Have you ever wondered what an asteroid, a glacier and a penguin have in common? Their similarity is not in any shared geography or biology, but instead in their namesake.
The Humboldt asteroid, the Humboldt glacier and the Humboldt penguin were all named in honor of one man: the 19th century German explorer and polymath Alexander Von Humboldt. Besides the asteroid and glacier, there are around 300 plants and over 100 animals in North America named for Humboldt, whom Charles Darwin called “the greatest scientific traveler who ever lived.” Yet, today, Alexander Von Humboldt has been all but forgotten outside of Germany and parts of Latin America. Andrea Wolf’s 2015 biography, “The Invention of Nature: Alexander Von Humboldt’s New World,” is compelling because it fills this gap in our historical memory with Humboldt’s scientific achievements and the vivid details of his life.
The book begins with Humboldt’s aristocratic childhood in Berlin and chronicles his adventures as a young adult through the magical, but dangerous, terrain of South America. Wolf retraces Humboldt’s steps on a 1,300 mile trek across the snow-swept northern Andes and connects his geological and biological discoveries to our modern understanding of nature. Wolf highlights Humboldt’s relationship with iconic figures, such as Thomas Jefferson and Simón Bolívar, while also explaining Humboldt’s lasting influence on luminaries like Darwin, Wordsworth, Goethe and Thoreau. She does all of this in incisive language, drawing upon deep research that includes numerous copies of paintings, sketches and prints of Humboldt’s life and travels.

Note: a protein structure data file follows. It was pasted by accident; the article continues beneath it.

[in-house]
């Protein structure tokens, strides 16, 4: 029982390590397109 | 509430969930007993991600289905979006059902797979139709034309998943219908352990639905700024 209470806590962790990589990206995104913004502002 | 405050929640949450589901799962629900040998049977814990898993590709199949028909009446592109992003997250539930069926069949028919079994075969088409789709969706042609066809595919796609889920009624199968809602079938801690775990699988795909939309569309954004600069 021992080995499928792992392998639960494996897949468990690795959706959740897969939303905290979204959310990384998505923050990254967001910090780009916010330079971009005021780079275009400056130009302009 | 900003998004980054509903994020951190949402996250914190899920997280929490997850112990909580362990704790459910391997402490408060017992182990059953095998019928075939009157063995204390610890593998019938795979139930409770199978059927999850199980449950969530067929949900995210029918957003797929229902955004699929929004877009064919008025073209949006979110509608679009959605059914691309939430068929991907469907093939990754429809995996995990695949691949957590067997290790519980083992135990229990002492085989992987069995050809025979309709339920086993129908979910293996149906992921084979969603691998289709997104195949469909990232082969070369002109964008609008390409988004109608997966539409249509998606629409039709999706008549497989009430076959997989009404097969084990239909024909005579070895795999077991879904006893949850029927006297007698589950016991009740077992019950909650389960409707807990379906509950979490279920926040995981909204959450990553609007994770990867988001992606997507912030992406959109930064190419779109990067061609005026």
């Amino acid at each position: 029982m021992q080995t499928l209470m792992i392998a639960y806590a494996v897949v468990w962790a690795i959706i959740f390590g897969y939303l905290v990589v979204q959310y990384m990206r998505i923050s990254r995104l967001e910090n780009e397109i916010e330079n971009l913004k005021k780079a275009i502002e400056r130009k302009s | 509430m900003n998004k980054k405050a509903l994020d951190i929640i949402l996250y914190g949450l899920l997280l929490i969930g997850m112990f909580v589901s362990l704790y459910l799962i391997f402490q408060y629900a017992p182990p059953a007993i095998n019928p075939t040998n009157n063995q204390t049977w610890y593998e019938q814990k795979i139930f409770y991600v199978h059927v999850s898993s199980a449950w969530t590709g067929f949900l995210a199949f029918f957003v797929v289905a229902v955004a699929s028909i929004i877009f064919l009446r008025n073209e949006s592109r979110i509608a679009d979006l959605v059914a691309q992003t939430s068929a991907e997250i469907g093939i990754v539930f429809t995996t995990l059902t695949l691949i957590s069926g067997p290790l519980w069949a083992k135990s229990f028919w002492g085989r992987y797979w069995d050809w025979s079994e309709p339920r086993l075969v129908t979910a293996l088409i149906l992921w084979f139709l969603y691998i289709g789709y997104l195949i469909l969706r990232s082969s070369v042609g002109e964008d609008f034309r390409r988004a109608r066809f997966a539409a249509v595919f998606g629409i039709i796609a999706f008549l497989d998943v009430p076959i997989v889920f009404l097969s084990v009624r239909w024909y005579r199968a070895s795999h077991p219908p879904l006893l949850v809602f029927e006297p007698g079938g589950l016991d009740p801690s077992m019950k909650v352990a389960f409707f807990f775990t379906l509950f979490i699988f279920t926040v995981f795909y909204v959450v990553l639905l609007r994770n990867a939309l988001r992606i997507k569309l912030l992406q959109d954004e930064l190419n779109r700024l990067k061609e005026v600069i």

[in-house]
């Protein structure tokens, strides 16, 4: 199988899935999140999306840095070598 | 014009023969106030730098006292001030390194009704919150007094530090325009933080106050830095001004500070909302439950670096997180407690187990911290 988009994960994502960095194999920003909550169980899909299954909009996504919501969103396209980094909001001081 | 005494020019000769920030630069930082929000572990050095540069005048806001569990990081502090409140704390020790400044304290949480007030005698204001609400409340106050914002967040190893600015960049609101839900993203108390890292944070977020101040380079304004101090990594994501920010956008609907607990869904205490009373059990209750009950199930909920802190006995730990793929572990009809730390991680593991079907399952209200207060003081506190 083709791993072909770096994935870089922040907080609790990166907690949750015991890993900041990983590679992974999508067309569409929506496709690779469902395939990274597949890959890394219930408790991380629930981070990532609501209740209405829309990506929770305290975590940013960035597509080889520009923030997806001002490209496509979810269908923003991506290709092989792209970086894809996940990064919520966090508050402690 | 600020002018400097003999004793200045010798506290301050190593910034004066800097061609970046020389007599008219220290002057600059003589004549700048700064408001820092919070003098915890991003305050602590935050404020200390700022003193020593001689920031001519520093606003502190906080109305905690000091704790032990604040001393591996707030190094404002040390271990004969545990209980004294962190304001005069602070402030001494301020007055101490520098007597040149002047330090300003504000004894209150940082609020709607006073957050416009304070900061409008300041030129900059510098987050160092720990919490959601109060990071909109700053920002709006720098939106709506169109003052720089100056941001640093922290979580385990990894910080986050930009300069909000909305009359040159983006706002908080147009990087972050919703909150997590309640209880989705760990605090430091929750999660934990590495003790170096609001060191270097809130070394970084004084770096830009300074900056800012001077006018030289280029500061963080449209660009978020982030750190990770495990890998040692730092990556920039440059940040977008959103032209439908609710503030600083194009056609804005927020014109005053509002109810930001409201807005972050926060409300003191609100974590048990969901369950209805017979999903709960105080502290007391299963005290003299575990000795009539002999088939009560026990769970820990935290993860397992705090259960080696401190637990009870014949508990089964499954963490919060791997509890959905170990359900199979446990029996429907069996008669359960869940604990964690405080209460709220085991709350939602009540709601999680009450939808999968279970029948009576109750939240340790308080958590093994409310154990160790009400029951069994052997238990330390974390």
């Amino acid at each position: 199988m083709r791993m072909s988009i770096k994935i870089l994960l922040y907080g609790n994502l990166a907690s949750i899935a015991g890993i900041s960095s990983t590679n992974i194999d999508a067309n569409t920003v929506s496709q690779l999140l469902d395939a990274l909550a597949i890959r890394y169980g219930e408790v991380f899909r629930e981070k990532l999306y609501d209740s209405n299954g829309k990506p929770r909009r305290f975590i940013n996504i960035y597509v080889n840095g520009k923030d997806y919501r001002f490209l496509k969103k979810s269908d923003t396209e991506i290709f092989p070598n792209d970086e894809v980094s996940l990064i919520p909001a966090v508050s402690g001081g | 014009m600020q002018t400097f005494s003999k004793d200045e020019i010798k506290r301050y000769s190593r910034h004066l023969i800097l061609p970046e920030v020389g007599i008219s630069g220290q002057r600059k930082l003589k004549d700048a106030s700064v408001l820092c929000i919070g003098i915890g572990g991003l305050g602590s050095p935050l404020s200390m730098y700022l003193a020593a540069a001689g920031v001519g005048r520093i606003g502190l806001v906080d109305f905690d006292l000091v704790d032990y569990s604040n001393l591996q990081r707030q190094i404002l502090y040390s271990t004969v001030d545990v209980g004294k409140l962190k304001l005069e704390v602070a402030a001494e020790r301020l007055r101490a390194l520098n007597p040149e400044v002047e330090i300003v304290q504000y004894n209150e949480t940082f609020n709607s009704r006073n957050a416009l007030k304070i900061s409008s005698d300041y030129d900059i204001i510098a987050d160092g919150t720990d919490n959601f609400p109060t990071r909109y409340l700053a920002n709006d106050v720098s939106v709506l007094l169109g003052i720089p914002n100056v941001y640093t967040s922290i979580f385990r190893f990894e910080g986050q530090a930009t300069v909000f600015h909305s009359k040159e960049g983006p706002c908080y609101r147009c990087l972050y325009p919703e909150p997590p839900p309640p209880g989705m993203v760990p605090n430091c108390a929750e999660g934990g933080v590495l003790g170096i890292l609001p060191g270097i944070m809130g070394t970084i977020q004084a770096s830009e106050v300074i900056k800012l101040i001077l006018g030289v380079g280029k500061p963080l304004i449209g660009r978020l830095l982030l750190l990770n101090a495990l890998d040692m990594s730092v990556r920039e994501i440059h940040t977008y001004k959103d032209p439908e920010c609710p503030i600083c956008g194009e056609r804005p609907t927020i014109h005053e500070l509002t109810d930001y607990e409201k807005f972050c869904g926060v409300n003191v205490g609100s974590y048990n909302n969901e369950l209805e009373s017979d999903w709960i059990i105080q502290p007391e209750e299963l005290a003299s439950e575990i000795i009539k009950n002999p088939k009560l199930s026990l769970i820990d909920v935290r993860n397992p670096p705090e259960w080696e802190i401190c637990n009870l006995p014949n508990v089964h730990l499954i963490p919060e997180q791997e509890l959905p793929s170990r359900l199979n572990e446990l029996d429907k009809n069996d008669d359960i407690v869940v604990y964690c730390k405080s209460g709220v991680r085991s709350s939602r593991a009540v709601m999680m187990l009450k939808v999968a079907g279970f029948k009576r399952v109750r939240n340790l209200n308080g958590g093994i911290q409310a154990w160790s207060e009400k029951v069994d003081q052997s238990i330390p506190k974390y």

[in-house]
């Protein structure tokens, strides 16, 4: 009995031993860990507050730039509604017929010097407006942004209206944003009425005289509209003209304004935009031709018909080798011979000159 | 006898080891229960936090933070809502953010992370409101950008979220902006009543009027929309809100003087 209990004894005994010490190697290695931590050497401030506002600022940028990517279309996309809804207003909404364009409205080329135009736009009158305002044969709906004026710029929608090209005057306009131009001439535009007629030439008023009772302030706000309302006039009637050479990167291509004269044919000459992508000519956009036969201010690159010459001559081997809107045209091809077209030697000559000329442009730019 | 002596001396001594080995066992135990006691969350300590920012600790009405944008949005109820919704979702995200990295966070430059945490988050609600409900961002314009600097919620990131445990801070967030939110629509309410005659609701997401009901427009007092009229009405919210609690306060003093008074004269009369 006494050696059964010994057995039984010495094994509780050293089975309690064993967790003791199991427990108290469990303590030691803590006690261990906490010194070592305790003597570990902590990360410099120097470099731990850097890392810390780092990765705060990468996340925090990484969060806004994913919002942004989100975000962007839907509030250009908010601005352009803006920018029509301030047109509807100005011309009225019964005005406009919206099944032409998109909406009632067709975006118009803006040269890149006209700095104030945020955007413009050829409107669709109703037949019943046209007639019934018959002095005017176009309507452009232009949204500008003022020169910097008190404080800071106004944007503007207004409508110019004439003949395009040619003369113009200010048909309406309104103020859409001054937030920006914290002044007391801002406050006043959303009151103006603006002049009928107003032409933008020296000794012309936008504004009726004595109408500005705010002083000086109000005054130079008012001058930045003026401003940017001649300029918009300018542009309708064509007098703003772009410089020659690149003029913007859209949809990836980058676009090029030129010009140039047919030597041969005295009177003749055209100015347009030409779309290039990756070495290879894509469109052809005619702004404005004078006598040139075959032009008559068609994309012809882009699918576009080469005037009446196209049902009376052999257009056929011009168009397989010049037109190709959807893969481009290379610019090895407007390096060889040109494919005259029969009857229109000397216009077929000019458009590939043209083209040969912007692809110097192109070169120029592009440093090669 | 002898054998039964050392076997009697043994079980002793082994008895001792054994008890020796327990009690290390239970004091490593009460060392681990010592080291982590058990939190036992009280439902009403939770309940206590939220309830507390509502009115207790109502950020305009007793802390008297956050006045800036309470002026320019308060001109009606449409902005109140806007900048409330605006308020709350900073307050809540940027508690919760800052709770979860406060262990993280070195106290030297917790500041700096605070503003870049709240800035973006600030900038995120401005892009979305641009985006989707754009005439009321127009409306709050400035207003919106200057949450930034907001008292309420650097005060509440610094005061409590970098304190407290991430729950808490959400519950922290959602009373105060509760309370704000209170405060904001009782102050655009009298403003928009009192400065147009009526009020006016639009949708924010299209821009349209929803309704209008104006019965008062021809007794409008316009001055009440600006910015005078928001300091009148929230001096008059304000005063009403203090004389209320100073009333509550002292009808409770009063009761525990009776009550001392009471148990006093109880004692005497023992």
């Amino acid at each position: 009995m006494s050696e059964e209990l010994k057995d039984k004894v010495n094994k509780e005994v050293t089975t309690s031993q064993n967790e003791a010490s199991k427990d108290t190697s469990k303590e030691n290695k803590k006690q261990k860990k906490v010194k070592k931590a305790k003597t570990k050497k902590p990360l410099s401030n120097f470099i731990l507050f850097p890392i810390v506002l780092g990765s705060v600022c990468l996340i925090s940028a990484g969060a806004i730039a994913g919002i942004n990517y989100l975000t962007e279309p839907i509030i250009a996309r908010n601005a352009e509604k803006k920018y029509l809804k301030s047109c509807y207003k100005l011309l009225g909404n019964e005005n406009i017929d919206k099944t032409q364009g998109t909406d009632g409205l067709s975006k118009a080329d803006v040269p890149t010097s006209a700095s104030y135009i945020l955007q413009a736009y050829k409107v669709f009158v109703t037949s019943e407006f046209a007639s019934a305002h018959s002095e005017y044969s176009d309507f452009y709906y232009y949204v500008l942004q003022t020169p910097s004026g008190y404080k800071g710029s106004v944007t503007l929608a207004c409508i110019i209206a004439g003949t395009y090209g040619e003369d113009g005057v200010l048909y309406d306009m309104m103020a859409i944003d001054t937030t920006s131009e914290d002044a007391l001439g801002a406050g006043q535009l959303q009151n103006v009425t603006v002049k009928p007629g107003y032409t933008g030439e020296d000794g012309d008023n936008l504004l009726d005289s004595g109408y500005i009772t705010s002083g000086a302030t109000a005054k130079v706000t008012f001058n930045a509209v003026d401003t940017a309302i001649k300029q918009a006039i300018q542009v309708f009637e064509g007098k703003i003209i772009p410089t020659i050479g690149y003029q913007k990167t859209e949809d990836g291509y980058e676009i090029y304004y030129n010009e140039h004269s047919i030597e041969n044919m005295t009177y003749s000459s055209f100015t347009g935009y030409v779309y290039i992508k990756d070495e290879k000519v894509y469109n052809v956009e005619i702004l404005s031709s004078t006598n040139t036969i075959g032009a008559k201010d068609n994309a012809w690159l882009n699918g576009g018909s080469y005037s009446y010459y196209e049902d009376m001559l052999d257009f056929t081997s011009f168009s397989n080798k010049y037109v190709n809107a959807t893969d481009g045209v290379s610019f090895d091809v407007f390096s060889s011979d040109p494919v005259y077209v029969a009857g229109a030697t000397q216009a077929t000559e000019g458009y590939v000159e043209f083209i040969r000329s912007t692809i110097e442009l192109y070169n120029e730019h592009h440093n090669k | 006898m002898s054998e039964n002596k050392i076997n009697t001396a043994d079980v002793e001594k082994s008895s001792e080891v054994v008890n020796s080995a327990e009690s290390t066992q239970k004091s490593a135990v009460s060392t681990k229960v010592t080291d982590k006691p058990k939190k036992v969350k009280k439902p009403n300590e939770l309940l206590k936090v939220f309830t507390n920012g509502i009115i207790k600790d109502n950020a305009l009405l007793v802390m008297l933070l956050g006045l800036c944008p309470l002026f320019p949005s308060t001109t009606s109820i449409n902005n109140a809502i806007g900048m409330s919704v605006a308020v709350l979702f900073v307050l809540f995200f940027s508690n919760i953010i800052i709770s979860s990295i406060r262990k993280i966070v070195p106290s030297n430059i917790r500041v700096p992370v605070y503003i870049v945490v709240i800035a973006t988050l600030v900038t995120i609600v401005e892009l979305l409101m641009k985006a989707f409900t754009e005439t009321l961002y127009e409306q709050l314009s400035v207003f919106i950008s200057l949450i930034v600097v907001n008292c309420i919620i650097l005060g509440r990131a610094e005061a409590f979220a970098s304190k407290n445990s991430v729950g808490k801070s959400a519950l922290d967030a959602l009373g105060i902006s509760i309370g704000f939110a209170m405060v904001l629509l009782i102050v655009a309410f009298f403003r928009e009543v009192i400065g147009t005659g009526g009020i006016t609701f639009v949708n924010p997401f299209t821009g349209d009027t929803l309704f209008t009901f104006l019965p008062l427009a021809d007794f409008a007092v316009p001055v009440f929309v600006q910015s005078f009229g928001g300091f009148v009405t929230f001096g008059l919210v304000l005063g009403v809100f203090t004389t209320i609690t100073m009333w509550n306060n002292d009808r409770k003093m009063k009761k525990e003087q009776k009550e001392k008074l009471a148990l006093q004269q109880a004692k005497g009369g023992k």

Reading about the life of Alexander von Humboldt in “The Invention of Nature” will rescue you from the quarantine doldrums and refresh your sense of adventure, while teaching you about a remarkable scientist who deserves to be remembered.